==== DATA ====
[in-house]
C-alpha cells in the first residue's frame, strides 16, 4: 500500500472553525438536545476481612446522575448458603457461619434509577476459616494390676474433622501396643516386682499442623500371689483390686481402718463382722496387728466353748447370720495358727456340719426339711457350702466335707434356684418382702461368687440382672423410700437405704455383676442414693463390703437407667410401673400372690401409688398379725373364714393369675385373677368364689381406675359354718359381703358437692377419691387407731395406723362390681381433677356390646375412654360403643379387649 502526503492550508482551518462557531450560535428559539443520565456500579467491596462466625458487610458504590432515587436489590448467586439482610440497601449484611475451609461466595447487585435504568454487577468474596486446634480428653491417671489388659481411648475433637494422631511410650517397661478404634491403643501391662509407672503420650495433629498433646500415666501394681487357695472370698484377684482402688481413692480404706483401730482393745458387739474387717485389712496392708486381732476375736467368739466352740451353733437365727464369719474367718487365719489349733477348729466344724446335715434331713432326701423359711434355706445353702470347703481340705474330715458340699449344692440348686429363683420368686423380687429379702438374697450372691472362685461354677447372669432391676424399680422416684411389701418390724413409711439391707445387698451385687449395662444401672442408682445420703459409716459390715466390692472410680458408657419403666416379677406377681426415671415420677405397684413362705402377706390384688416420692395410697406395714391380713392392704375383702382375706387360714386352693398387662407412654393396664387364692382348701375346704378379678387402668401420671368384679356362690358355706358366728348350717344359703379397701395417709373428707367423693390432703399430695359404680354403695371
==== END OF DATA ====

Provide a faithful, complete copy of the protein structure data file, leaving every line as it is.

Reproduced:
[in-house]
C-alpha cells in the first residue's frame, strides 16, 4: 500500500472553525438536545476481612446522575448458603457461619434509577476459616494390676474433622501396643516386682499442623500371689483390686481402718463382722496387728466353748447370720495358727456340719426339711457350702466335707434356684418382702461368687440382672423410700437405704455383676442414693463390703437407667410401673400372690401409688398379725373364714393369675385373677368364689381406675359354718359381703358437692377419691387407731395406723362390681381433677356390646375412654360403643379387649 502526503492550508482551518462557531450560535428559539443520565456500579467491596462466625458487610458504590432515587436489590448467586439482610440497601449484611475451609461466595447487585435504568454487577468474596486446634480428653491417671489388659481411648475433637494422631511410650517397661478404634491403643501391662509407672503420650495433629498433646500415666501394681487357695472370698484377684482402688481413692480404706483401730482393745458387739474387717485389712496392708486381732476375736467368739466352740451353733437365727464369719474367718487365719489349733477348729466344724446335715434331713432326701423359711434355706445353702470347703481340705474330715458340699449344692440348686429363683420368686423380687429379702438374697450372691472362685461354677447372669432391676424399680422416684411389701418390724413409711439391707445387698451385687449395662444401672442408682445420703459409716459390715466390692472410680458408657419403666416379677406377681426415671415420677405397684413362705402377706390384688416420692395410697406395714391380713392392704375383702382375706387360714386352693398387662407412654393396664387364692382348701375346704378379678387402668401420671368384679356362690358355706358366728348350717344359703379397701395417709373428707367423693390432703399430695359404680354403695371